Google wants to help you proactively track your health, and it has a very tiny solution: nanoparticles.
Google X’s Life Sciences team is exploring the potential of nanodiagnostics, which uses teeny tiny particles that can bind themselves to disease cells for easy tracking. The goal is to actively track and diagnose diseases in their earliest stages. It’s part of the unit’s push to move medical care from reactive to proactive.
The company announced its new initiative Tuesday at the WSJDLive conference in Laguna Beach, Calif.
Nanoparticles, which are smaller than one-thousandth the width of a red blood cell, are already a prime area of biotechnology research. Companies like Nanosphere (NSPH), AuraSense, T2 Biosystems (TTOO) and Bind Therapeutics (BIND) are exploring uses for the microscopic particles from treatment to diagnosis of ailments like cancer and blood infections. AuraSense counts Bill Gates and Google Executive Chairman Eric Schmidt as investors.
Google (GOOG) is building on existing nanoparticle research in order to find a way to leverage the technology for continuous testing and monitoring. The idea is that anyone could swallow a pill with nanoparticles that would then bind to certain types of cells that mark diseases, and a wearable device would attract those particles like a magnet, allowing doctors to count the number of cells.
This could potentially help doctors catch cancers or other dangerous ailments sooner and lead to early-intervention treatments and, hopefully, higher survival rates. Google X says the scope of the technology’s application could be huge.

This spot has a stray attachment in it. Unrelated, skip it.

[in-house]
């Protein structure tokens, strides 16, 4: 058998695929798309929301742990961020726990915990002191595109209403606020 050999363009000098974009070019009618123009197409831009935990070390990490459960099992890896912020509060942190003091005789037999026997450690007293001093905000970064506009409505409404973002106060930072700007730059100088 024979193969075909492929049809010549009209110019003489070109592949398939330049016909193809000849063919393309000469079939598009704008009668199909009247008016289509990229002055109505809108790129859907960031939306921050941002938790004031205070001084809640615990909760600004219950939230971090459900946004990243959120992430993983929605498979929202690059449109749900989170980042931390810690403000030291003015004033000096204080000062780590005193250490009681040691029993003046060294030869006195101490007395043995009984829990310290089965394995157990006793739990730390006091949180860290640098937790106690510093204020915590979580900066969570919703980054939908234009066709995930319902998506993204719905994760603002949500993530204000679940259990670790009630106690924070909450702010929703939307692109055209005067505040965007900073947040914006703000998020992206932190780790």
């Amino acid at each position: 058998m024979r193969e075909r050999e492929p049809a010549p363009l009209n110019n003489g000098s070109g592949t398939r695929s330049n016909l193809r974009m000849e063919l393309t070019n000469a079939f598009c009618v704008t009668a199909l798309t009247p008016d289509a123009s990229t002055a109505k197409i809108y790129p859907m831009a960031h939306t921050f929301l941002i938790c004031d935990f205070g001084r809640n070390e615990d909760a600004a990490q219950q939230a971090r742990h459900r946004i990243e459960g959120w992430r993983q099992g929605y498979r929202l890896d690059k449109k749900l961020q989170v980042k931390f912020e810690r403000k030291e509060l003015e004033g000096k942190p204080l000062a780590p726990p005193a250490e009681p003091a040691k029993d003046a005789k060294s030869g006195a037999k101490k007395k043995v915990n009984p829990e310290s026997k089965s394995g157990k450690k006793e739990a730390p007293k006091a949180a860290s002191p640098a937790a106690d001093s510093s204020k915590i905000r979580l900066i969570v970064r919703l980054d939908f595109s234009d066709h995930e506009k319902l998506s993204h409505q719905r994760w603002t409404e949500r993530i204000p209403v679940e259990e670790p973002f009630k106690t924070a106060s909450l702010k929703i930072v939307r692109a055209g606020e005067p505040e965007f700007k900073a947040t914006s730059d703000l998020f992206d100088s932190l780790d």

“Maybe there could be a test for the enzymes given off by arterial plaques that are about to rupture and cause a heart attack or stroke,” the company said. “Perhaps someone could develop a diagnostic for post-surgery or post-chemo cancer patients – that’s a lot of anxious people right there.”
However, this kind of technology is still years off, the company said. Researchers need to figure out the right way to bind nanoparticles to the correct molecules, as well as how many are needed to accurately track a disease.
Not only that, but the Google X Life Sciences team first needs to understand how many molecules it takes to signify disease, which is the goal of the group’s Baseline study. Baseline is a multi-year scientific study to identify what makes up a “healthy” human on a molecular and cellular level.
The unit is also working on other innovative biotechnology and health-focused initiatives, including smart contact lenses that can track glucose levels for diabetics and the Liftware tremor-canceling spoon for Parkinson’s patients.
Once the technology is developed, Google plans to license out the product development to other companies in order to create pharmaceutical-grade diagnostics and test for efficacy and safety in clinical trials. Google X plans to focus on the early stage research.
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